Judging Outside The Ring

by Janelle Smedley

It is often said that a good judge will never fault judge. They should instead be assessing the positive attributes of the exhibits brought to them in the show ring. I agree with this as well and wonder why we do not hold ourselves to the same standards outside of the ring. How many times have you listened to spectators and other exhibitors make disparaging remarks about the quality of dogs being presented? Perhaps you are guilty of this personally. I have found myself falling into this negative way of thinking and I plan on holding myself to a higher standard in the future. As far as I can tell there is nothing beneficial in this behavior for anyone in the sport.

Why does anyone find themselves in this situation? I think there are a number of reasons. People are poor losers, have a grudge against the owner of a particular dog or maybe want to appear as if they are well educated about their breed’s important qualities. It would benefit the entire fancy if each one of us looked for these negative traits in ourselves and pledged to rise above our petty behaviors. I am not saying we must love everything about every dog we see. They may not be a type that you appreciate but someone saw something there and felt it was worthy of being shown. It is not for anyone else to decide if it is worthy of being shown except for the judge in the ring. Our standard has no disqualifications except for missing testicles and only a few stated faults. It was written specifically to help us look for the positive and prized traits that make the English Toy Spaniel a unique treasure.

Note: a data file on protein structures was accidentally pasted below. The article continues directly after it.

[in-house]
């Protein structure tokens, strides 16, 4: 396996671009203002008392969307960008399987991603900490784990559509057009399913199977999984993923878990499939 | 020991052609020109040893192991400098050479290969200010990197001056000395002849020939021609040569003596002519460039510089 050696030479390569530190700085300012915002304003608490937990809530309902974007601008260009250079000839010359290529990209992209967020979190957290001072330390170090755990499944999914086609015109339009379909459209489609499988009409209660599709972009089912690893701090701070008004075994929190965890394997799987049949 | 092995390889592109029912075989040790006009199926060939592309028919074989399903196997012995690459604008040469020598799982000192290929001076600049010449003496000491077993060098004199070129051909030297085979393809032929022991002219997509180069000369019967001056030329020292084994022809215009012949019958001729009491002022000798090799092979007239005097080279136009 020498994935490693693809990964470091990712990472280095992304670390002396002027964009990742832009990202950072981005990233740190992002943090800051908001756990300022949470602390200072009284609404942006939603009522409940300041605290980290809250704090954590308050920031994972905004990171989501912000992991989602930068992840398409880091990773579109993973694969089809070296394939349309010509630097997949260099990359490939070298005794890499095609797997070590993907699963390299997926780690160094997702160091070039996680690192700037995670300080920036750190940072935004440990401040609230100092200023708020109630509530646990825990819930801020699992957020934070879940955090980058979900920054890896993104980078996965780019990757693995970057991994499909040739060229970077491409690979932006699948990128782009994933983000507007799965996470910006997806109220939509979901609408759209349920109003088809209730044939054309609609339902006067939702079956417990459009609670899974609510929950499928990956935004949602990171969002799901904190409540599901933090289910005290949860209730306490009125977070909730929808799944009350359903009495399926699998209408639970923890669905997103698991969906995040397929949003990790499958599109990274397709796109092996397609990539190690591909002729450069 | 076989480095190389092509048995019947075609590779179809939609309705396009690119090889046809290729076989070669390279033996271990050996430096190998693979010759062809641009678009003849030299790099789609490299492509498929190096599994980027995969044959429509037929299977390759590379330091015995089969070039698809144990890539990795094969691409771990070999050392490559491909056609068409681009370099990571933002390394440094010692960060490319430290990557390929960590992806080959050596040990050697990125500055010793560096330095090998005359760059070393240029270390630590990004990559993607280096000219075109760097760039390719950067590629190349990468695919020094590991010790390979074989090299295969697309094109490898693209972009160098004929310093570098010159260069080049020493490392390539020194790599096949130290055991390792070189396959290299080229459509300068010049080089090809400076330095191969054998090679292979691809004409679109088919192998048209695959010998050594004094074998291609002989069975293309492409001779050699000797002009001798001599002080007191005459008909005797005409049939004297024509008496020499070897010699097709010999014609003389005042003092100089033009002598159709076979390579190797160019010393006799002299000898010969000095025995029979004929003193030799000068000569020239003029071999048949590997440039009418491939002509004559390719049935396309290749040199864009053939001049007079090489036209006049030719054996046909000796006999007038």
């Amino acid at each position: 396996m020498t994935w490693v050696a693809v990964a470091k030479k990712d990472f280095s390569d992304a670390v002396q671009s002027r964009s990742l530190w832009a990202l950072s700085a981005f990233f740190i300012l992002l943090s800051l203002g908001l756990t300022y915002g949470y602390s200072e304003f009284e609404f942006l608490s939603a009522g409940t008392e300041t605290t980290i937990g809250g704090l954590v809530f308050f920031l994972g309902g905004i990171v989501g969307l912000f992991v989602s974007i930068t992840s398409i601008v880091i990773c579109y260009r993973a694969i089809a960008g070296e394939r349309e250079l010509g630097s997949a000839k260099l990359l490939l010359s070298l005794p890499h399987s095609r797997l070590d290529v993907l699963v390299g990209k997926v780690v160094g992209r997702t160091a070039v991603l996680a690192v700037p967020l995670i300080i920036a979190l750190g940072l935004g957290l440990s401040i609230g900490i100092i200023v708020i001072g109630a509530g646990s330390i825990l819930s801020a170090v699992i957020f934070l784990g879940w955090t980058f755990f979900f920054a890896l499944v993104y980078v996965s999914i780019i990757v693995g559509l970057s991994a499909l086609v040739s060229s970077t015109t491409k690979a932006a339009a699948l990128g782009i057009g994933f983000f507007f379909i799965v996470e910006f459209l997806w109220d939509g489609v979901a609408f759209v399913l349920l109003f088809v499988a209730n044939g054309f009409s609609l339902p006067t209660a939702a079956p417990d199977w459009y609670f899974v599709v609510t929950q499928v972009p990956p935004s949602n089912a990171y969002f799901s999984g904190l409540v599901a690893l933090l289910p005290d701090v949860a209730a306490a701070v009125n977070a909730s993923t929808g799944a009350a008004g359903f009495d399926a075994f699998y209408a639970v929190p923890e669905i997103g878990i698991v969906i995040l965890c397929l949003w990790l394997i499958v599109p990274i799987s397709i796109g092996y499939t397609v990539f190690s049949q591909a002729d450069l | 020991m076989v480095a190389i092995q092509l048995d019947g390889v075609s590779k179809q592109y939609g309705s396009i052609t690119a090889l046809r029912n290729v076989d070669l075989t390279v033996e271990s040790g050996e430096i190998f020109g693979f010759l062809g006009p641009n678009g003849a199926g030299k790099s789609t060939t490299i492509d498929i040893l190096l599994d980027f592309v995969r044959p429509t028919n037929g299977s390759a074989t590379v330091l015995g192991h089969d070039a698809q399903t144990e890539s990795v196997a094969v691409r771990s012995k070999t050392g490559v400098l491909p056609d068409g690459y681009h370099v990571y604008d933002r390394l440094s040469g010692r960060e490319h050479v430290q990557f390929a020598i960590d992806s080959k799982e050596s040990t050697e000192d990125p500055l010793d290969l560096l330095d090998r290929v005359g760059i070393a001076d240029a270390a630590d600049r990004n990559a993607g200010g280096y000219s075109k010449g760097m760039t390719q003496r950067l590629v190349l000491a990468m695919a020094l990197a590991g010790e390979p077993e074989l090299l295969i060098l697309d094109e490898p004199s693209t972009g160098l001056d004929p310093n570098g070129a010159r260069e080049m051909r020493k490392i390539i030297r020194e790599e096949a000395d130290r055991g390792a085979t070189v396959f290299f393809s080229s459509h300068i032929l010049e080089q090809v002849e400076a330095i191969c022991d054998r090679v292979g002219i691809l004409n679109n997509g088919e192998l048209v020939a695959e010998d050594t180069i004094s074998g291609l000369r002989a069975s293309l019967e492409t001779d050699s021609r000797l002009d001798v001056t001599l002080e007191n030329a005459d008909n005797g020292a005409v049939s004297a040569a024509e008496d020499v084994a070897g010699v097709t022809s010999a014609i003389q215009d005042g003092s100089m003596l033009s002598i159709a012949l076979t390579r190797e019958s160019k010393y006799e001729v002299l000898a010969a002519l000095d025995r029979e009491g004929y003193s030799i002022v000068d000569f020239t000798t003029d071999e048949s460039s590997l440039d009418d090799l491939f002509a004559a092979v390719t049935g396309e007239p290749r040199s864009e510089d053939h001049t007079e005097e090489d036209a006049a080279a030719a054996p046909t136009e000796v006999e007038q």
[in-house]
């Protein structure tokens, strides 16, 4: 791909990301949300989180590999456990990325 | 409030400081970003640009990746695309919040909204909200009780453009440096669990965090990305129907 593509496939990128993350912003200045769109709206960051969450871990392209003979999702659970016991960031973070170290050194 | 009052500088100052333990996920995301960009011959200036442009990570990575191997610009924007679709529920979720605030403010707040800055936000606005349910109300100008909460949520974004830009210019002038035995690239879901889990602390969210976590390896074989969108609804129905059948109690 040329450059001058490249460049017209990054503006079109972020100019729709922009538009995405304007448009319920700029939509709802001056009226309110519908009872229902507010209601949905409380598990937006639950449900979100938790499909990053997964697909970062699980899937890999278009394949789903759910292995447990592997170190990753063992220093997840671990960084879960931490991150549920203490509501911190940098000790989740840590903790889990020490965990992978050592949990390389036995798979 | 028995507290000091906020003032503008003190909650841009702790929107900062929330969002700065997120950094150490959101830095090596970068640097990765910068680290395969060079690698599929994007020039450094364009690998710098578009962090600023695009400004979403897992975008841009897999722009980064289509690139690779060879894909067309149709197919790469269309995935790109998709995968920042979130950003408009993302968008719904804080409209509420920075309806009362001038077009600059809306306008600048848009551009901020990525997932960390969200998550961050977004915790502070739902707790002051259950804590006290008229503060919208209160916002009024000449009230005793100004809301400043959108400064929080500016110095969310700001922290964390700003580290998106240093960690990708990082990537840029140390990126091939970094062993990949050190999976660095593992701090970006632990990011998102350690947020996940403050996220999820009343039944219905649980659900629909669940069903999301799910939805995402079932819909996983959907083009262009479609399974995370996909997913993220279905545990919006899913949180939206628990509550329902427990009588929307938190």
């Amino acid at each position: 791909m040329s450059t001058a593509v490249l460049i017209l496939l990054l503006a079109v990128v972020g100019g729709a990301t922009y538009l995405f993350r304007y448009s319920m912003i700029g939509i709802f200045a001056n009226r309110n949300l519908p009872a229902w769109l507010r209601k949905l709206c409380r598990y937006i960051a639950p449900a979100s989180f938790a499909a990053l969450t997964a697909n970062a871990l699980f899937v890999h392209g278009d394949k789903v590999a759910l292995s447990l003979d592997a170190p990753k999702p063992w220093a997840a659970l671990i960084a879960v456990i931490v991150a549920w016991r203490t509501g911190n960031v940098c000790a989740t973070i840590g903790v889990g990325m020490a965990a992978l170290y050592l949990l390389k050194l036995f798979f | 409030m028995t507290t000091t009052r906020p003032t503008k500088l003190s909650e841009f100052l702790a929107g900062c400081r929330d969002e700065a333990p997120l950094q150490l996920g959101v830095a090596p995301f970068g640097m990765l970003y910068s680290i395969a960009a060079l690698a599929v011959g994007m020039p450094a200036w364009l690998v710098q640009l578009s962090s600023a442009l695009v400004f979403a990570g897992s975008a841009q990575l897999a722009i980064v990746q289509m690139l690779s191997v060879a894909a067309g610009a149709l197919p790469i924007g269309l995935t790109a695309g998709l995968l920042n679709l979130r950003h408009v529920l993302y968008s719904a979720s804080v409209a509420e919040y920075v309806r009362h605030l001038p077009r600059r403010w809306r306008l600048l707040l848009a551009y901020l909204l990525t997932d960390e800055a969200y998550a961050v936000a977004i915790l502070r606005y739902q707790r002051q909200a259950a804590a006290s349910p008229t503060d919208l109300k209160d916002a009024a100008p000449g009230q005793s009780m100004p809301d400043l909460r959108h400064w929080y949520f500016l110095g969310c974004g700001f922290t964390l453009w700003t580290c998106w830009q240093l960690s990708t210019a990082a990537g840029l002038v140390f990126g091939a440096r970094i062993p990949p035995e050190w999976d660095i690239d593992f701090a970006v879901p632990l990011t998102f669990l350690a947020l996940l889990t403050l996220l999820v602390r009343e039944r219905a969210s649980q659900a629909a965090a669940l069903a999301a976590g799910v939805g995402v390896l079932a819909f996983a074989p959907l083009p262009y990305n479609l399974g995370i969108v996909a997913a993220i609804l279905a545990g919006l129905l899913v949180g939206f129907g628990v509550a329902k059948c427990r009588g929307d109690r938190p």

If I think about it there is not one exhibit I have ever seen that did not have positive qualities. Perhaps they have a poor topline but a beautiful expression that you can admire. Maybe the head is not your cup of tea but they have soundness and lovely movement. Sometimes the thing that might strike me is the wonderful temperament and lovely way of showing themselves. All of these positive traits are things that our breed needs and so it behooves us to notice when they appear. Even if you do not have good feelings about their owner, remember the pride you feel about your own dogs and know that they have the same feelings. You do not have to include these dogs in your breeding program but you can still appreciate the qualities they possess.

Take the pledge with me to refrain from negative talk outside the ring. Find the positive in every exhibit you see and find out how it might open your eyes to new possibilities. I am not proposing we turn a blind eye to the faults in the dogs around us. Instead I would like to see a balance, notice the faults but praise the virtues. Above all show respect for others and as our mothers always told us, “treat others the way you would like to be treated”.

CREDIT: This article first appeared in the English Toy Spaniel breed column in the September 2012 issue of the AKC Gazette and is reprinted with permission. To view the Gazette online, go to www.akc.org/publications